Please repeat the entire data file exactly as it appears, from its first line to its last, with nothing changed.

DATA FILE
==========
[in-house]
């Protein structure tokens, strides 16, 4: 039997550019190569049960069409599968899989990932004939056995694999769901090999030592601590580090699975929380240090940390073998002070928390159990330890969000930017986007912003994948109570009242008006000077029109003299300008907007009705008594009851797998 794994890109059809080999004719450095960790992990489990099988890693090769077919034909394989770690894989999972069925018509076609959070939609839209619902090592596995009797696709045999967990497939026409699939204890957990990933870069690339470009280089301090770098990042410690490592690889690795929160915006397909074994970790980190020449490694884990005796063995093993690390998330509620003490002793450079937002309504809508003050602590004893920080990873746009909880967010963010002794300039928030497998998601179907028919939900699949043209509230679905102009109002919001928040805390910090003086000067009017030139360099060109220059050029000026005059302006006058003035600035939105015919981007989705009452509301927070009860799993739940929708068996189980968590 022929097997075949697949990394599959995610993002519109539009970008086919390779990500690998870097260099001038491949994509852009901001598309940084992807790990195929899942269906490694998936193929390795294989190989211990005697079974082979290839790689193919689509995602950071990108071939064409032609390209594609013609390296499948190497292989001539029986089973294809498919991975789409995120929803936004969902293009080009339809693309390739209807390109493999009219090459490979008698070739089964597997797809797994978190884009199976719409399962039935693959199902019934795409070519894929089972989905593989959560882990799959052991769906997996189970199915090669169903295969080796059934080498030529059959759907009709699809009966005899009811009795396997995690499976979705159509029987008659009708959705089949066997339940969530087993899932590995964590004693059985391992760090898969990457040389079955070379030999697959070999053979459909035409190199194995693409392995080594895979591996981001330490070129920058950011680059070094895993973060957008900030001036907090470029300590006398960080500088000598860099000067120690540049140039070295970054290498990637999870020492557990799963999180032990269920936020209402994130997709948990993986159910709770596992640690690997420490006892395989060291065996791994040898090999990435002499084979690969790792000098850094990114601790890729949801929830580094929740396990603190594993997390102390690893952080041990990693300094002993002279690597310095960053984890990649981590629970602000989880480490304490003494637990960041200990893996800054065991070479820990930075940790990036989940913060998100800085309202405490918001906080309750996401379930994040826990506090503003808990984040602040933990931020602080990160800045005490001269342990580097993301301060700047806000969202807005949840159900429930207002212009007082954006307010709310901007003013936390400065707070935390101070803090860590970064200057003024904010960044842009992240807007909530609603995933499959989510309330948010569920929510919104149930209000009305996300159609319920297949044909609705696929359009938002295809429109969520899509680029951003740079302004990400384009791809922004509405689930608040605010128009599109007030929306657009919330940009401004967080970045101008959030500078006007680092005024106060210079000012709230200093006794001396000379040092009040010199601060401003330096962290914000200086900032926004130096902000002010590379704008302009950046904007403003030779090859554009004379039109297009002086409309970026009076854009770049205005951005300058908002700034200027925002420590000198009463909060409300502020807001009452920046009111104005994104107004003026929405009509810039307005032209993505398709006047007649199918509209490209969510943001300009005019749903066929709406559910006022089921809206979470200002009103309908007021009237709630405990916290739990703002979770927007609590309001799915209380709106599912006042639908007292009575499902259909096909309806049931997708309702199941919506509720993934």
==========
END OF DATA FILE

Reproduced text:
[in-house]
């Protein structure tokens, strides 16, 4: 039997550019190569049960069409599968899989990932004939056995694999769901090999030592601590580090699975929380240090940390073998002070928390159990330890969000930017986007912003994948109570009242008006000077029109003299300008907007009705008594009851797998 794994890109059809080999004719450095960790992990489990099988890693090769077919034909394989770690894989999972069925018509076609959070939609839209619902090592596995009797696709045999967990497939026409699939204890957990990933870069690339470009280089301090770098990042410690490592690889690795929160915006397909074994970790980190020449490694884990005796063995093993690390998330509620003490002793450079937002309504809508003050602590004893920080990873746009909880967010963010002794300039928030497998998601179907028919939900699949043209509230679905102009109002919001928040805390910090003086000067009017030139360099060109220059050029000026005059302006006058003035600035939105015919981007989705009452509301927070009860799993739940929708068996189980968590 022929097997075949697949990394599959995610993002519109539009970008086919390779990500690998870097260099001038491949994509852009901001598309940084992807790990195929899942269906490694998936193929390795294989190989211990005697079974082979290839790689193919689509995602950071990108071939064409032609390209594609013609390296499948190497292989001539029986089973294809498919991975789409995120929803936004969902293009080009339809693309390739209807390109493999009219090459490979008698070739089964597997797809797994978190884009199976719409399962039935693959199902019934795409070519894929089972989905593989959560882990799959052991769906997996189970199915090669169903295969080796059934080498030529059959759907009709699809009966005899009811009795396997995690499976979705159509029987008659009708959705089949066997339940969530087993899932590995964590004693059985391992760090898969990457040389079955070379030999697959070999053979459909035409190199194995693409392995080594895979591996981001330490070129920058950011680059070094895993973060957008900030001036907090470029300590006398960080500088000598860099000067120690540049140039070295970054290498990637999870020492557990799963999180032990269920936020209402994130997709948990993986159910709770596992640690690997420490006892395989060291065996791994040898090999990435002499084979690969790792000098850094990114601790890729949801929830580094929740396990603190594993997390102390690893952080041990990693300094002993002279690597310095960053984890990649981590629970602000989880480490304490003494637990960041200990893996800054065991070479820990930075940790990036989940913060998100800085309202405490918001906080309750996401379930994040826990506090503003808990984040602040933990931020602080990160800045005490001269342990580097993301301060700047806000969202807005949840159900429930207002212009007082954006307010709310901007003013936390400065707070935390101070803090860590970064200057003024904010960044842009992240807007909530609603995933499959989510309330948010569920929510919104149930209000009305996300159609319920297949044909609705696929359009938002295809429109969520899509680029951003740079302004990400384009791809922004509405689930608040605010128009599109007030929306657009919330940009401004967080970045101008959030500078006007680092005024106060210079000012709230200093006794001396000379040092009040010199601060401003330096962290914000200086900032926004130096902000002010590379704008302009950046904007403003030779090859554009004379039109297009002086409309970026009076854009770049205005951005300058908002700034200027925002420590000198009463909060409300502020807001009452920046009111104005994104107004003026929405009509810039307005032209993505398709006047007649199918509209490209969510943001300009005019749903066929709406559910006022089921809206979470200002009103309908007021009237709630405990916290739990703002979770927007609590309001799915209380709106599912006042639908007292009575499902259909096909309806049931997708309702199941919506509720993934």